Stabilization of mRNA is important in the regulation of CYP2a5 expression but the factors involved in the process are not known [Aida and Negishi (1991) Biochemistry 30, 8041–8045]. In this paper, we describe, for the first time, a protein that binds specifically to the 3′-untranslated region of CYP2a5 mRNA and which is inducible by pyrazole, a compound known to increase the half-life of CYP2a5 mRNA. We also demonstrate that pyrazole treatment causes an elongation of the CYP2a5 mRNA poly(A) tail, and that phenobarbital, which is transcriptional activator of the CYP2a5 gene that does not affect the mRNA half-life, neither induces the RNA-binding protein nor affects the poly(A) tail size. SDS/PAGE of the UV-cross-linked RNA–protein complex demonstrated that the RNA-binding protein has an apparent molecular mass of 44 kDa. The protein-binding site was localized to a 70-nucleotide region between bases 1585 and 1655. Treatment of cytoplasmic extracts with an SH-oxidizing agent, diamide, an SH-blocking agent, N-ethylmaleimide or potato acid phosphatase abolished complex-formation, suggesting that the CYP2a5 mRNA-binding protein is subject to post-translational regulation. Subcellular fractionation showed that the 44 kDa protein is present in polyribosomes and nuclei, and that its apparent induction is much stronger in polyribosomes than in nuclear extracts. We propose that this 44 kDA RNA-binding protein is involved in the stabilization of CYP2a5 mRNA by controlling the length of the poly(A) tail.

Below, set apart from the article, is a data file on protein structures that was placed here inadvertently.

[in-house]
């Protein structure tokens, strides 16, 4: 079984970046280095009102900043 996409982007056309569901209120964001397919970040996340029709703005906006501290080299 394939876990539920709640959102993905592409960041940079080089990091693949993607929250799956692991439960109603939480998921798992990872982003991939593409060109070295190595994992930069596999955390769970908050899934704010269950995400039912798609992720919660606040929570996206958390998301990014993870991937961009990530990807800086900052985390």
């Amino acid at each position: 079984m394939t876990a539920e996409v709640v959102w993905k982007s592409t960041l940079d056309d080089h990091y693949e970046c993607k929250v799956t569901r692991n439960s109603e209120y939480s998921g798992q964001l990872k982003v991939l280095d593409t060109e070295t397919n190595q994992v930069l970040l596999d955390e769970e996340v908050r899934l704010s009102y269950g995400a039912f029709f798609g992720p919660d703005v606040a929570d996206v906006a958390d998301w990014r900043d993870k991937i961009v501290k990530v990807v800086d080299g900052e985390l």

- The Biochemical Society, London © 1996